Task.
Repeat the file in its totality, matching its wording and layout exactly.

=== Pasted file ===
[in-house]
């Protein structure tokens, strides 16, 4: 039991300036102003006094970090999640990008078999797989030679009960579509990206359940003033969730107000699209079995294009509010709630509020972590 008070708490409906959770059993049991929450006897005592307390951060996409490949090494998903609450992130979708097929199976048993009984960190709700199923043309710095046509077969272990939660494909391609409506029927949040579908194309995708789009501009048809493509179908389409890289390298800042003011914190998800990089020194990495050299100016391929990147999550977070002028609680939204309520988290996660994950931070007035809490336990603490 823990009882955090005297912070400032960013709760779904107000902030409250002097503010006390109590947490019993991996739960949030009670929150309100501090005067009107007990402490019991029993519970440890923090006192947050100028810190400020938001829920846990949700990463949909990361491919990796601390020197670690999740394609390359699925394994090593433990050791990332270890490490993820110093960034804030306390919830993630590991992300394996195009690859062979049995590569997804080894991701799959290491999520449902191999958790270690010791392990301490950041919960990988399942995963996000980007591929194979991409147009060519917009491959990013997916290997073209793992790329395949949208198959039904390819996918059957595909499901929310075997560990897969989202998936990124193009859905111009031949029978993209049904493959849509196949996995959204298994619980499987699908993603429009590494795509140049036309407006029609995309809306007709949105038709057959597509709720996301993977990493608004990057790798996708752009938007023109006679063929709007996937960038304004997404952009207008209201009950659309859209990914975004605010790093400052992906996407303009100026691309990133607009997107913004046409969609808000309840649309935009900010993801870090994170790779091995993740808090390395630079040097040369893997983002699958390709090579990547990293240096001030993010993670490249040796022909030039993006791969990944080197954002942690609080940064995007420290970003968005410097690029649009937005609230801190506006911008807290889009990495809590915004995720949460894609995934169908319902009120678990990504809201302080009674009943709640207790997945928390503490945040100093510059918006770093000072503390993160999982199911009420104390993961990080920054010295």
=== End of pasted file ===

[in-house]
């Protein structure tokens, strides 16, 4: 039991300036102003006094970090999640990008078999797989030679009960579509990206359940003033969730107000699209079995294009509010709630509020972590 008070708490409906959770059993049991929450006897005592307390951060996409490949090494998903609450992130979708097929199976048993009984960190709700199923043309710095046509077969272990939660494909391609409506029927949040579908194309995708789009501009048809493509179908389409890289390298800042003011914190998800990089020194990495050299100016391929990147999550977070002028609680939204309520988290996660994950931070007035809490336990603490 823990009882955090005297912070400032960013709760779904107000902030409250002097503010006390109590947490019993991996739960949030009670929150309100501090005067009107007990402490019991029993519970440890923090006192947050100028810190400020938001829920846990949700990463949909990361491919990796601390020197670690999740394609390359699925394994090593433990050791990332270890490490993820110093960034804030306390919830993630590991992300394996195009690859062979049995590569997804080894991701799959290491999520449902191999958790270690010791392990301490950041919960990988399942995963996000980007591929194979991409147009060519917009491959990013997916290997073209793992790329395949949208198959039904390819996918059957595909499901929310075997560990897969989202998936990124193009859905111009031949029978993209049904493959849509196949996995959204298994619980499987699908993603429009590494795509140049036309407006029609995309809306007709949105038709057959597509709720996301993977990493608004990057790798996708752009938007023109006679063929709007996937960038304004997404952009207008209201009950659309859209990914975004605010790093400052992906996407303009100026691309990133607009997107913004046409969609808000309840649309935009900010993801870090994170790779091995993740808090390395630079040097040369893997983002699958390709090579990547990293240096001030993010993670490249040796022909030039993006791969990944080197954002942690609080940064995007420290970003968005410097690029649009937005609230801190506006911008807290889009990495809590915004995720949460894609995934169908319902009120678990990504809201302080009674009943709640207790997945928390503490945040100093510059918006770093000072503390993160999982199911009420104390993961990080920054010295």